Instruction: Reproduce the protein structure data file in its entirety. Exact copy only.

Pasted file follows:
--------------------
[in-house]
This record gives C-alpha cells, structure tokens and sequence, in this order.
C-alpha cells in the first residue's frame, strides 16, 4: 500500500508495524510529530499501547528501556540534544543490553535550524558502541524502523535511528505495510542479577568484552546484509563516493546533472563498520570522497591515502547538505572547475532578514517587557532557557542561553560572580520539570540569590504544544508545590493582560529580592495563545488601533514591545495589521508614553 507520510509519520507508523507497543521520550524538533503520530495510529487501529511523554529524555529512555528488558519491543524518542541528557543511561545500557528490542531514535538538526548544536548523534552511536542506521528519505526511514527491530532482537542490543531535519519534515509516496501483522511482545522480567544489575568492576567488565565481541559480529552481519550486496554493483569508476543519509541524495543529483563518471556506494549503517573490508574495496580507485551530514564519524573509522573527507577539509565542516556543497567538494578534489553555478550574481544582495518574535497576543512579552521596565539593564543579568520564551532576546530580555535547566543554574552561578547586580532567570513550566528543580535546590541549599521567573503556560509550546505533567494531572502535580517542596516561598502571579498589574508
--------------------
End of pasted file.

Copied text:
[in-house]
This record gives C-alpha cells, structure tokens and sequence, in this order.
C-alpha cells in the first residue's frame, strides 16, 4: 500500500508495524510529530499501547528501556540534544543490553535550524558502541524502523535511528505495510542479577568484552546484509563516493546533472563498520570522497591515502547538505572547475532578514517587557532557557542561553560572580520539570540569590504544544508545590493582560529580592495563545488601533514591545495589521508614553 507520510509519520507508523507497543521520550524538533503520530495510529487501529511523554529524555529512555528488558519491543524518542541528557543511561545500557528490542531514535538538526548544536548523534552511536542506521528519505526511514527491530532482537542490543531535519519534515509516496501483522511482545522480567544489575568492576567488565565481541559480529552481519550486496554493483569508476543519509541524495543529483563518471556506494549503517573490508574495496580507485551530514564519524573509522573527507577539509565542516556543497567538494578534489553555478550574481544582495518574535497576543512579552521596565539593564543579568520564551532576546530580555535547566543554574552561578547586580532567570513550566528543580535546590541549599521567573503556560509550546505533567494531572502535580517542596516561598502571579498589574508